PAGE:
TANK, Pakistan: As the Muslim fasting month of Ramadan comes to an end and people start celebrating the Islamic festival of Eid al-Fitr, families across Pakistan’s northwestern tribal territories usually open their doors to invite friends, relatives and strangers as a gesture of hospitality and serve them traditional food.
According to the region’s elderly residents, however, such tribal conventions are gradually fading away since most people prefer to celebrate the occasion within their limited circle and enjoy foreign cuisines.
“The decades-old tradition is on the verge of extinction,” Haji Nawaz Khan, an octogenarian, told Arab News on Thursday. “Many people in this settlement do not prefer their traditional food anymore. These social changes have followed the displacement of local families during the military offensive in this area.”
Pakistan’s northwestern tribal belt, which borders Afghanistan, witnessed significant conflict after the United States sent its forces to the neighboring country in the wake of the 9/11 attacks.
Pakistani security forces launched a military campaign against militant outfits taking shelter in the craggy mountainous terrain to reclaim the territory, though the ensuing violence uprooted the local residents and forced them to migrate to nearby towns.
With the security situation improving, Pakistani tribesmen have returned to their homes. Many of them were seen greeting one another after offering their Eid prayer on Thursday.
While young male residents of the tribal districts traditionally participated in the “attan” dance that originated in Afghanistan to cherish the day, the tight coronavirus restrictions this year precluded the possibility of such public gatherings.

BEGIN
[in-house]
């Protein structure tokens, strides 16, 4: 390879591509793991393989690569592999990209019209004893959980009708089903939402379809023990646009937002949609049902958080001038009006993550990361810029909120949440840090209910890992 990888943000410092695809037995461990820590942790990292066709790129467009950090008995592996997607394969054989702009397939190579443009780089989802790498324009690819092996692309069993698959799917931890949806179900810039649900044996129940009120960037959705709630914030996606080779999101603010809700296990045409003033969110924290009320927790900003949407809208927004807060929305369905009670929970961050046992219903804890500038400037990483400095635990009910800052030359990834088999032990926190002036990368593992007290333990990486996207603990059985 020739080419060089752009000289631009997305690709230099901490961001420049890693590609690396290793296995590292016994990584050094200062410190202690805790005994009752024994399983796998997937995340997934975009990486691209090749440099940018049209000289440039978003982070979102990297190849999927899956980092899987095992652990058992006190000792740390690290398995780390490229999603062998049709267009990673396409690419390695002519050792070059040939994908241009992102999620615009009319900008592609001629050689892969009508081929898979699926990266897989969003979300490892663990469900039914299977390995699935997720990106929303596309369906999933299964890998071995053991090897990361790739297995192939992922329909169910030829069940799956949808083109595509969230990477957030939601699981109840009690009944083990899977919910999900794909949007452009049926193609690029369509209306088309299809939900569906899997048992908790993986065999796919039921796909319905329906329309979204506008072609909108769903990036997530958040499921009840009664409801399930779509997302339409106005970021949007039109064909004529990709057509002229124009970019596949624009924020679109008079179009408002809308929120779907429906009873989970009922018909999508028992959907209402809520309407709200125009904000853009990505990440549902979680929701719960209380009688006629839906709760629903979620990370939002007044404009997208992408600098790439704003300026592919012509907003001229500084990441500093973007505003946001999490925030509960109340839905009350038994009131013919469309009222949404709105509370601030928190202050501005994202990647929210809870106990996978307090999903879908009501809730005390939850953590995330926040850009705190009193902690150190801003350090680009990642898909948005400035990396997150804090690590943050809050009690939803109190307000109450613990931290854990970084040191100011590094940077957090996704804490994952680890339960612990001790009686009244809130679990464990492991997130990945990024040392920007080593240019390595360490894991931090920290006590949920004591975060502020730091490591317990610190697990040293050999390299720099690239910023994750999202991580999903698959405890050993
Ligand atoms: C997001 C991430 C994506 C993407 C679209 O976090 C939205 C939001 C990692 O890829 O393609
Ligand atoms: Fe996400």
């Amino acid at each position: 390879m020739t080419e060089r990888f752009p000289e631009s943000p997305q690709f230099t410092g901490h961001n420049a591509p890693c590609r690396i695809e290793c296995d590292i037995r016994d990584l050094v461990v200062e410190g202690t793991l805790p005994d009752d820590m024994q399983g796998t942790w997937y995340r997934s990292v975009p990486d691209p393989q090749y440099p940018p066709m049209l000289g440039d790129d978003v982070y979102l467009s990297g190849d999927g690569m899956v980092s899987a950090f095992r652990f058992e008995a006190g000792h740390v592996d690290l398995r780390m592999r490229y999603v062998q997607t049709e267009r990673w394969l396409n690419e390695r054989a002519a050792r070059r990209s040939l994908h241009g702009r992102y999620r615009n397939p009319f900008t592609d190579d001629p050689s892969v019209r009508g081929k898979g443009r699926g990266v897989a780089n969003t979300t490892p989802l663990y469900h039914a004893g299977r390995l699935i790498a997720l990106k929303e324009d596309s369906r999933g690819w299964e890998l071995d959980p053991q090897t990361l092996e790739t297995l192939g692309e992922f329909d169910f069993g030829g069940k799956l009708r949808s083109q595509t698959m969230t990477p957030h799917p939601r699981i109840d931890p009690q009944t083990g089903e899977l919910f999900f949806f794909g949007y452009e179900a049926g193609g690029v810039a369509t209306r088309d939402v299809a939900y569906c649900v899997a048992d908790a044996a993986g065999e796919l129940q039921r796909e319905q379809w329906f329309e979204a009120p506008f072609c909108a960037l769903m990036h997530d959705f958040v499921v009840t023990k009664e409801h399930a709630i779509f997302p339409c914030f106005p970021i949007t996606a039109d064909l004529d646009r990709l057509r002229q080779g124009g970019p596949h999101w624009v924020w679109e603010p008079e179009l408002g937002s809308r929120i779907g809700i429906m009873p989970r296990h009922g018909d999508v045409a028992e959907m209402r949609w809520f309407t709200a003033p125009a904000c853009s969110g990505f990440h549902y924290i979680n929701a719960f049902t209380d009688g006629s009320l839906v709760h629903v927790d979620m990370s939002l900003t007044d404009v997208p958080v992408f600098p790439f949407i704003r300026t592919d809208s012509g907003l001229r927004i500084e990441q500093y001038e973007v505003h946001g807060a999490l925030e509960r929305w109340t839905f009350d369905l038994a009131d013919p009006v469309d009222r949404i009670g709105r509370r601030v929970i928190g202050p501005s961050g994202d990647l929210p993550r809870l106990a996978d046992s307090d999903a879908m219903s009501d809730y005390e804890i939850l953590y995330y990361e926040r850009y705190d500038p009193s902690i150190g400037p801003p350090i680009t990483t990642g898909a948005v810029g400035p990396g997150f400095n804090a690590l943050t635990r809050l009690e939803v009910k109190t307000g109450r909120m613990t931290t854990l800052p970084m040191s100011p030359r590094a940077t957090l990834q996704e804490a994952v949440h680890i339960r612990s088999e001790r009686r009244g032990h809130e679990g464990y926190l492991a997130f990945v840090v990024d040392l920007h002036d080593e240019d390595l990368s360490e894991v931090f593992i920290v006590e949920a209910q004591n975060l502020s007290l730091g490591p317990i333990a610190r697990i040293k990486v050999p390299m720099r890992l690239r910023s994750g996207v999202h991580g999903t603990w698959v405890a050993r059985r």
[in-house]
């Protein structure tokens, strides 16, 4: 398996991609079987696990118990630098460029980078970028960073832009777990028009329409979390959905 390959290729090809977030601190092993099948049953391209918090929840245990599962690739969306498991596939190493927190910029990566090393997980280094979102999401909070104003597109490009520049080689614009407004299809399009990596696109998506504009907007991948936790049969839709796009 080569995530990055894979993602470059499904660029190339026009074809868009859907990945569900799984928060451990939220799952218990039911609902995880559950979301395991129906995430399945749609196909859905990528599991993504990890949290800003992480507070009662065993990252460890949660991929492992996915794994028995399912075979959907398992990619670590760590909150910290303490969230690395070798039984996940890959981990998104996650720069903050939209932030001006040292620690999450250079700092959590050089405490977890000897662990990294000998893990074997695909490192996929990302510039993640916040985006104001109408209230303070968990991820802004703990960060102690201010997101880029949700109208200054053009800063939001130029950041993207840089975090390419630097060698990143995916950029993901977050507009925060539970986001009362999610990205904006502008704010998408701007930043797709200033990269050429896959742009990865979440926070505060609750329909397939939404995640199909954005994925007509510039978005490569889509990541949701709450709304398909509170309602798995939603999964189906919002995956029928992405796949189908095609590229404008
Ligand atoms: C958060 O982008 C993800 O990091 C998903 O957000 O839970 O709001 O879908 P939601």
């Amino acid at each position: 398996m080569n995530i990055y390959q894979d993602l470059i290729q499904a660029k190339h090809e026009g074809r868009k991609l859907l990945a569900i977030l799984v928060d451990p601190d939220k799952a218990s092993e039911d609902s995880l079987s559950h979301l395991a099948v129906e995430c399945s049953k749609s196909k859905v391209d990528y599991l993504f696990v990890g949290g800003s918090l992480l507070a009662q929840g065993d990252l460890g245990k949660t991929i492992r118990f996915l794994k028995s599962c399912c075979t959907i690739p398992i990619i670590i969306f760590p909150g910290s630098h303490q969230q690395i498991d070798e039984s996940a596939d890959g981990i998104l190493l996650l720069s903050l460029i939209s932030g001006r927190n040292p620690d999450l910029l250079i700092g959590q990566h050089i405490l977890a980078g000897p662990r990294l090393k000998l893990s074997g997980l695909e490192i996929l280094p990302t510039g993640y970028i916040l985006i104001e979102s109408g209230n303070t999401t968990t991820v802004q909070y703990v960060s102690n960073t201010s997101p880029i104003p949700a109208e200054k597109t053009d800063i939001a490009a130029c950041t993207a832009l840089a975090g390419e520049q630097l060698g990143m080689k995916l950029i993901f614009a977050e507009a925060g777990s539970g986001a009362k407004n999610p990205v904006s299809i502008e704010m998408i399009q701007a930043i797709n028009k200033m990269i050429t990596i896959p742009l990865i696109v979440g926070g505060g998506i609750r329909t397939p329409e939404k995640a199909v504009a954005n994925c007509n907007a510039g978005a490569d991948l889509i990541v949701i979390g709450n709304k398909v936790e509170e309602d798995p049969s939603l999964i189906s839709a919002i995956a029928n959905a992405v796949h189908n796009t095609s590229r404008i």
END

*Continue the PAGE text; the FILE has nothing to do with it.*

“There are very few families that continue to keep the old tradition alive by serving the traditional Pashtun cuisine to their guests,” Khan continued while discussing the "social transformation" around him. “For many others, this has been replaced by fast food or simple snacks.”
Anwar Shakir Wazir, a tribal elder from Wana in South Waziristan district, agreed.
“The food in our region is not too spicy,” he said. “Our traditional tribal cuisines seem to be on the verge of extinction. Some of us continue to enjoy ‘painda’ which is made of rice or baked bread and is placed in a bowl before being served to seven or eight people who sit around it in a circle. However, there are other forms of traditional food that have almost disappeared.”
Wazir recalled how the close-knit tribal community in tiny settlements operated in the past.
“People were more eager to entertain uninvited guests or strangers than those they were expecting,” he continued. “One could visit any house in the neighborhood without hesitation and was always received with warm hospitality.”
Muhammad Farhan, a resident of South Waziristan who is enrolled in a college in Lahore, said he was fed up with packaged food.
“I always have a craving for our traditional food on special occasions like Eid,” he told Arab News. “However, it has become difficult to find these dishes in our native towns or other parts of Khyber Pakhtunkhwa province these days. I find that a little tragic.”